2. 2. - Agile’s Set of Values (source = agilemanifesto.org) o Individuals & interactions over processes and tools o Working software over comprehensive documentation o Customer collaboration over contract negotiation [Customer is defined as an internal stake- holder responsible for the overall vision of the product] o Responding to change over following a plan o Unwritten value of Agile – continuous improvement at the individual, team, org level (Alla suggested that you start with a standard Agile process, then adapt to team, organization, etc.) - Agile methods are process that support Agile philosophy (e.g. Extreme Programming (XP) and Scrum). Some key Agile practices: o Co-location / pairing - all sit in the same room, two developers (coders) working together on one computer (mentor, cross-pollination, team-building, trust, etc.) o Story creation - write features on note cards, i.e. "As someone who is hungry, I like to eat so that I'm no longer hungry." Should include user, feature, and end value add. Another example of this is “As a physician, I want to see my patient records so I can be up-to-date about their medical history when we meet next.” o Real customer involvement – Customers are not end users but internal stakeholders (ux, product, legal, sales, marketing, etc.) – have constant demos & constant involvement o Stand-up meetings - 5 min daily meetings, each person says what I did yesterday, do today, things standing in way (i.e. “I am waiting for Jim to send me those key elements, and I can’t do my work without them”) – if Jim is in stand-up, then he’ll do it right away, no waiting o Continuous testing – “testing” means QA as well as usability - is buggy, do people know how to use it - responsibility to change o Retrospectives - end of each sprint (which typically lasts 2-4 weeks), come together to say what went well, what didn't, then change based on this – adapt - Waterfall vs. Agile [slide 17] - in agile doing many things simultaneously, break it up so not developing it all at once (usually develop small sub-set of features, such as 1-15, then 16-30) - Value Propositions of Agile – Similar to the values developers wanted! o Higher productivity (not at first, but once hit rhythm) o Lower cost o Improved employee engagement & job satisfaction o Faster time to market o Higher quality, etc. o Main value prop = TEAM (in waterfall, there is US vs. THEM, but in Agile everyone works with the team) - There are challenges – Agile is not a silver bullet – it came out of dev and there was not a lot of thought about UX, requirements gathering is not defined, setting up agile is difficult, agile practices are pervasive (affects everyone, not as much individualization, some want to retain their titles), change to agile must come from top-down and bottom up, better at refining and not defining - Questions on Part 1: o What is scrum? Iterative and incremental framework, came out of rugby o When does real, real, real customer get involved? UX is responsible for talking to end-user, but “customers” in Agile are internal because they shape the vision – UX shapes the vision based on work with end-users o Story - where does it come from? “Customer” write the story - as a physician, i want to be able to access patient records to learn more about my patient. Developers go do it - generic, everyone has freedom to go about doing job. o Definition of customer - reason why Agile principles def customers as internal customers? Internal because customers are responsible for business value also added to the product, they need to prioritize what gets developed first, hold vision for entire product; end-users can only tell you what they want, not where the company wants to take the product (ux gets
  3. 3. requirements from end-user) o Example? Project Manager is product owner, Client is customer because prioritize the features; UX is customer because she comes up with scenarios for users (based on research, etc.). Important part is enough customers to keep developers moving (golden ratio is 2 customers per 3 developers, not including the product owner who has final say) Part 2: The Practical Bit (How do you do it?) - Instead of asking how fit ux into agile, ask how do you become more agile as ux - UX is customer role bc customers: o Evangelize entire vision of the product o Identify features and stories o Group features into small releases - Beginning of Agile process [slide 25] o Beginning, 1-2 weeks of discovery, begin prototyping stories o Iteration 0 [duration is 2-4 weeks] – developers begin to prepare for first iteration, prototype from UX (not necessarily a prototype, but instead of waving hands it's a concrete example) is started and iterated, start usability testing for the current prototype and discovery for Iteration - Objection - never enough time to conduct research up front; Answer = true, but assume that continue research throughout entire time working, constantly researching – just enough mindset - 'Just Enough' mindset means you do enough to continue, enough to get through that iteration, and not more. - Middle of project (i.e. Iteration 1) - developers develop what you designed in Iteration 0; since all sit together in room, dev ask you what you meant by things as they develop them; at the same time, you look to future, you design wireframes/prototype for I2, discovery research for I3 - Objection - if I break up design into pieces, hard to visualize the entire system. Answer = sketch the whole system, dive deep into certain pieces, sketch for I3, wireframe/prototype for I2, can create storyboards - Objection - Some designs are too complex for only one iteration. Answer = break them up into small, cycle-size pieces; e.g. If I wanted to design Photoshop so that I could select an object, move it, & change its’ color, I can break up into smaller chunks – focus on a toolbar to click and select an item first, then the second iteration would be to move it, then the next iteration would be to change color – always delineate into smaller pieces - Objection - Not enough time for formative usability & report. Answer = employ light-weigh techniques, progressively engage in defining test protocols - maybe not big lab study but you do remote testing, coffee shop, internal users at first then recruit valuable end-users - Objection - No more wireframes/mockups; Answer = use tools that help you produce good work (if you need a wireframe, do a wireframe), do enough, don't draw/wireframe something that you can discuss with developers instead - Summary - No surprises, camaraderie, learn a lot, work 9-5, hard, change practices from ux, but for better; almost weeds out team members that couldn't really cut it at the beginning anyway - Questions for Part 2: o What suggestions do you have to convince users/customers that Agile is worth doing or that Agile is working? Whip out a demo, or 2. Last iteration, then this iteration - see the change and usability increase. Also, invite them to usability session & give them a sticky note, write any usability issues you see – that’s your report right there. o How work on many projects at once? Cannot do that in agile o Is development writing actual code, or prototype? No, that's the code, constantly re-writing it but in small chunks. o Why iteration duration 2 weeks (if something takes 1 week, why not 1 week)? Maintaining a sustainable pace is important. Agree to do a certain number of stories in 2 weeks, specific rhythm to Agile, rhythm set by the agile - if change that around harder to estimate, breaks up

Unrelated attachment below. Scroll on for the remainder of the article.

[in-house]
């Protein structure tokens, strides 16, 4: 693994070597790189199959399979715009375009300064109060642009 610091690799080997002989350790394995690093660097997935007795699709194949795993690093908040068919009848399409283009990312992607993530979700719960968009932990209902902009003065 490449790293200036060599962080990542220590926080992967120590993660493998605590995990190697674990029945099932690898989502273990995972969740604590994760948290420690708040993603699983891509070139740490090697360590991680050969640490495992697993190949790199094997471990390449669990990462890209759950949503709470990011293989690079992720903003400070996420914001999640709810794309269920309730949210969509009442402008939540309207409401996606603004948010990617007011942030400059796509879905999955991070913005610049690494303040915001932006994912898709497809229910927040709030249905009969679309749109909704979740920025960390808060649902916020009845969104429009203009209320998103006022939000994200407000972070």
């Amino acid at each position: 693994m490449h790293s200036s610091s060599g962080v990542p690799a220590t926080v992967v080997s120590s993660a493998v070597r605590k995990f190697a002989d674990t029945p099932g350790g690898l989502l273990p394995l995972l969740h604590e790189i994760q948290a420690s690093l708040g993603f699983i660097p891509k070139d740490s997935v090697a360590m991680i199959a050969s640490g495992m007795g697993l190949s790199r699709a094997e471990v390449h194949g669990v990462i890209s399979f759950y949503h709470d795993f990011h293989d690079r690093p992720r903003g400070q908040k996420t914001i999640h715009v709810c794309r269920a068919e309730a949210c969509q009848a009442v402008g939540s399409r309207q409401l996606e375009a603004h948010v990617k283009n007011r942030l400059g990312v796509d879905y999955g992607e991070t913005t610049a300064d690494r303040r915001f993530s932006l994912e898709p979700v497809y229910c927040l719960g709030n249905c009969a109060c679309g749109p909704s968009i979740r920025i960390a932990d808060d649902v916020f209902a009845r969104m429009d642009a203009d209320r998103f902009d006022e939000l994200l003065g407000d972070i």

4. 4. rhythm, etc. o Focus on mock-ups? Mockups are design, no other designs happening, o 7 people involved in Agile project? = 1 Product owner, 2 customers, 3 developers (seems to be a good rule of thumb) o Scrum & product backlog – what happens if something is reprioritized at the end of iteration? - Hopefully things not re-prioritize at end of cycle 1, working with product manager to know that this is coming, not surprise product manager should communicate that that is coming down. But if the backlog happens then you can pair with developer and design as you go – but not ideal. o How does copy fit it? Copy is customer, working with Interaction Designer, pair with them, design together, design around/with copy, be a sprint ahead with designers, dev a sprint behind design o Further out, minimizing fidelity, what is breakdown of work throughout sprint? Project dependent, 20% work within current sprint and questions, 50% look ahead within next two iterations (some time refining the entire vision of what you thought the system was) o Some confusion about roles, is designer a dev or customer? Designer is “customer”, although they are doing some of the work... can understand user researcher being a customer, but Interaction Design? Only diff between developer and customer is that customer can prioritize what developers should develop - worried about feeding the development machine? It is harder to dev than to design, so 2cus to 3 dev works out well Source - Adapting usability investigation for agile user centered design by Sy (2007) http://www.upassoc.org/upa_publications/jus/2007may/agile-ucd.html Part 3: Resistance - Resistance - like status quo OR dislike agile process - do you feel resistance? o Someone thought "where's the designer?" in the manifesto, created by the development community, designers have to fill those gaps in - Questions in general o Who tracks the business value? Demos track progress, retrospective looks at business goals vs. what was developed o What if v. 1.0 of product, what do you have that is “releasable”? Still release to internal clients o How do agile if so busy? Have rep that goes to scrum and reports back to teams, but that’s really a resource issue o You mentioned some cheaper, quicker methodologies to use, such as coffee shop studies and remote studies. Any other methodologies to recommend? Start rough, then get more formal as iterations go along… Grab someone not on project internally to look at it, go to coffee shop/street give gift certificate, applications online (5sec test, pay fee, give you stats look, click), recruit some people, domain experts, board members, family and friends (networks - Facebook, twitter, LinkedIn), bring people in, formal - depends on fidelity (portability) - simple usability metrics come from any person even if not in end-user group, when fleshed out bring in formal people (Chris mentions setting up research for distance – recruiting 5-10 people each iteration, instead of big study up front) Link to Alla’s Slides: http://slidesha.re/8XL9nb